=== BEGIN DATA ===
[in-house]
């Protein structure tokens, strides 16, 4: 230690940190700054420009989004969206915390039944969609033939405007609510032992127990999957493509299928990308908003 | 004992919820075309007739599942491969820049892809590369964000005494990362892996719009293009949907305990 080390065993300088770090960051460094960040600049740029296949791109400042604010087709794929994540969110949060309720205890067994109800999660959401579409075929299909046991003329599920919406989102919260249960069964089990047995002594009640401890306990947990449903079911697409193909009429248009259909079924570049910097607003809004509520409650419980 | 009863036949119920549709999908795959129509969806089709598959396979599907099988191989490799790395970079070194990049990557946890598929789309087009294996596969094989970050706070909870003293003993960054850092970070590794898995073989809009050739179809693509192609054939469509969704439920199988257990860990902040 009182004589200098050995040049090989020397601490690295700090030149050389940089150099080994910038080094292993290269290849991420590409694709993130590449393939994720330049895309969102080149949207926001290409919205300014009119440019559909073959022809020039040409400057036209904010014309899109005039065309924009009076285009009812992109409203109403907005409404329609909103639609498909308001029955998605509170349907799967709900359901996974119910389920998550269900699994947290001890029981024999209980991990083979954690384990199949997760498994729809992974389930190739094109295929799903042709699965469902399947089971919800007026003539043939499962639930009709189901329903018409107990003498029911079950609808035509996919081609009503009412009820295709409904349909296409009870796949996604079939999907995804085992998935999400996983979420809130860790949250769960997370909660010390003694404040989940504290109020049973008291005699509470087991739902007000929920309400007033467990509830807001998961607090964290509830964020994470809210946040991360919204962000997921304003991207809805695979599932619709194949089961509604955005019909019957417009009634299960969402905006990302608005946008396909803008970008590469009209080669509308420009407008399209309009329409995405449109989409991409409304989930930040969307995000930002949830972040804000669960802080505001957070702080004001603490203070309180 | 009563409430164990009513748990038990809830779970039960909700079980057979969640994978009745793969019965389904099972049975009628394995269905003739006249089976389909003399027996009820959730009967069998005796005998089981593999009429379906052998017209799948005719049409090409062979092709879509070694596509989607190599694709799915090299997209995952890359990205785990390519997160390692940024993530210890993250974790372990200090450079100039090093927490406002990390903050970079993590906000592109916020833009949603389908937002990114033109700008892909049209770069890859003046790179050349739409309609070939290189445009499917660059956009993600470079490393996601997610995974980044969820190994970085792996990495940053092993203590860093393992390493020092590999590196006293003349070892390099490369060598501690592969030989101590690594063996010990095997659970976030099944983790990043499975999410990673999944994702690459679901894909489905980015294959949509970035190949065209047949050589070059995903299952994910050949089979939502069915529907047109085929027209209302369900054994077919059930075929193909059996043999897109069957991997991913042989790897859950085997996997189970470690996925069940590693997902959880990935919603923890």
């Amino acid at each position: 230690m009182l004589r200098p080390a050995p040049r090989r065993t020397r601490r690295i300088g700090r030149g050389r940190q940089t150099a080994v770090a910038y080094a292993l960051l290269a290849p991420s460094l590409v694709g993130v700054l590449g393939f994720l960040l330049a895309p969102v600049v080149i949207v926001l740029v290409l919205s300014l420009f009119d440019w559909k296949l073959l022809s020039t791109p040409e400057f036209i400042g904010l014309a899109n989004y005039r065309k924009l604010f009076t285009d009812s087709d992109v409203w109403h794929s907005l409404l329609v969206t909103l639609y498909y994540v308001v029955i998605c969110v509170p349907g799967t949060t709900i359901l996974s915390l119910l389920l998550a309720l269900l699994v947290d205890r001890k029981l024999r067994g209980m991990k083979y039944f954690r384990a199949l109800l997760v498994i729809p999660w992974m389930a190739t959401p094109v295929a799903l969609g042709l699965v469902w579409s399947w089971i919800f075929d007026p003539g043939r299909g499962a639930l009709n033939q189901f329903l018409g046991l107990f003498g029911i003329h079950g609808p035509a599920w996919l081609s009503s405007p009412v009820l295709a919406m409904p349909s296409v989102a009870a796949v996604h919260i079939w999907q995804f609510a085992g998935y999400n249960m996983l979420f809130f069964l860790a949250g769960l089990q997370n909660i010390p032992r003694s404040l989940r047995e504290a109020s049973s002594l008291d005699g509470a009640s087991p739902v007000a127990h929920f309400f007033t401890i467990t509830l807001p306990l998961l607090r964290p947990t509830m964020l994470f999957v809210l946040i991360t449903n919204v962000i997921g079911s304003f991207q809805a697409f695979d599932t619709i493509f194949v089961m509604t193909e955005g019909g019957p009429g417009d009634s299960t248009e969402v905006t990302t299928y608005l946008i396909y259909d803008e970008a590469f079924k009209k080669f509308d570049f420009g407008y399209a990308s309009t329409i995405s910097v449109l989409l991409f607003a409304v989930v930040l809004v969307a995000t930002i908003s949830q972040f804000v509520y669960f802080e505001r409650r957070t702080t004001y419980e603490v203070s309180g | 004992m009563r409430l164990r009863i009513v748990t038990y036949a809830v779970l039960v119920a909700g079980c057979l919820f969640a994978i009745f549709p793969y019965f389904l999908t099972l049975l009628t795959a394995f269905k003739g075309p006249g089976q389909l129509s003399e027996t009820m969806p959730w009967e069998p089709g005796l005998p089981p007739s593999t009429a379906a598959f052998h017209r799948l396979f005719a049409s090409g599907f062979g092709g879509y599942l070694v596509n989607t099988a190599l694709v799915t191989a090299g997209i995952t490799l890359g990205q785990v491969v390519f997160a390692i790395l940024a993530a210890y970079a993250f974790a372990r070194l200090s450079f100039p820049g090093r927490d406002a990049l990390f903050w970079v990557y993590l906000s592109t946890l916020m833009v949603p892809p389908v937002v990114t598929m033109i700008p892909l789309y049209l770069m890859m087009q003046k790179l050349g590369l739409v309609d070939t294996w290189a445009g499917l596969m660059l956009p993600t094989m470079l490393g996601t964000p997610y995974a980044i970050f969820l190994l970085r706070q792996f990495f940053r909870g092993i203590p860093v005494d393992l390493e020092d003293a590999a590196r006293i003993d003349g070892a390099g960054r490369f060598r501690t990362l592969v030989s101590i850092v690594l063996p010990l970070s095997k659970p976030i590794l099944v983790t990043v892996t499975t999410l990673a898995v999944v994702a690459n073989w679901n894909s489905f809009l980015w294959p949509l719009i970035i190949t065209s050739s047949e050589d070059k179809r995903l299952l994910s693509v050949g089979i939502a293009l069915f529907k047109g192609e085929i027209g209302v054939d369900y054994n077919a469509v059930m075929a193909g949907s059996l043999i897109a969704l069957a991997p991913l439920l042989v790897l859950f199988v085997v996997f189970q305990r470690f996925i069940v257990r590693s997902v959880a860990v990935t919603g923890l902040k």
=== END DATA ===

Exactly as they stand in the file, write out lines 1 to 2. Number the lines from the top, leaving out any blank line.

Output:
[in-house]
């Protein structure tokens, strides 16, 4: 230690940190700054420009989004969206915390039944969609033939405007609510032992127990999957493509299928990308908003 | 004992919820075309007739599942491969820049892809590369964000005494990362892996719009293009949907305990 080390065993300088770090960051460094960040600049740029296949791109400042604010087709794929994540969110949060309720205890067994109800999660959401579409075929299909046991003329599920919406989102919260249960069964089990047995002594009640401890306990947990449903079911697409193909009429248009259909079924570049910097607003809004509520409650419980 | 009863036949119920549709999908795959129509969806089709598959396979599907099988191989490799790395970079070194990049990557946890598929789309087009294996596969094989970050706070909870003293003993960054850092970070590794898995073989809009050739179809693509192609054939469509969704439920199988257990860990902040 009182004589200098050995040049090989020397601490690295700090030149050389940089150099080994910038080094292993290269290849991420590409694709993130590449393939994720330049895309969102080149949207926001290409919205300014009119440019559909073959022809020039040409400057036209904010014309899109005039065309924009009076285009009812992109409203109403907005409404329609909103639609498909308001029955998605509170349907799967709900359901996974119910389920998550269900699994947290001890029981024999209980991990083979954690384990199949997760498994729809992974389930190739094109295929799903042709699965469902399947089971919800007026003539043939499962639930009709189901329903018409107990003498029911079950609808035509996919081609009503009412009820295709409904349909296409009870796949996604079939999907995804085992998935999400996983979420809130860790949250769960997370909660010390003694404040989940504290109020049973008291005699509470087991739902007000929920309400007033467990509830807001998961607090964290509830964020994470809210946040991360919204962000997921304003991207809805695979599932619709194949089961509604955005019909019957417009009634299960969402905006990302608005946008396909803008970008590469009209080669509308420009407008399209309009329409995405449109989409991409409304989930930040969307995000930002949830972040804000669960802080505001957070702080004001603490203070309180 | 009563409430164990009513748990038990809830779970039960909700079980057979969640994978009745793969019965389904099972049975009628394995269905003739006249089976389909003399027996009820959730009967069998005796005998089981593999009429379906052998017209799948005719049409090409062979092709879509070694596509989607190599694709799915090299997209995952890359990205785990390519997160390692940024993530210890993250974790372990200090450079100039090093927490406002990390903050970079993590906000592109916020833009949603389908937002990114033109700008892909049209770069890859003046790179050349739409309609070939290189445009499917660059956009993600470079490393996601997610995974980044969820190994970085792996990495940053092993203590860093393992390493020092590999590196006293003349070892390099490369060598501690592969030989101590690594063996010990095997659970976030099944983790990043499975999410990673999944994702690459679901894909489905980015294959949509970035190949065209047949050589070059995903299952994910050949089979939502069915529907047109085929027209209302369900054994077919059930075929193909059996043999897109069957991997991913042989790897859950085997996997189970470690996925069940590693997902959880990935919603923890």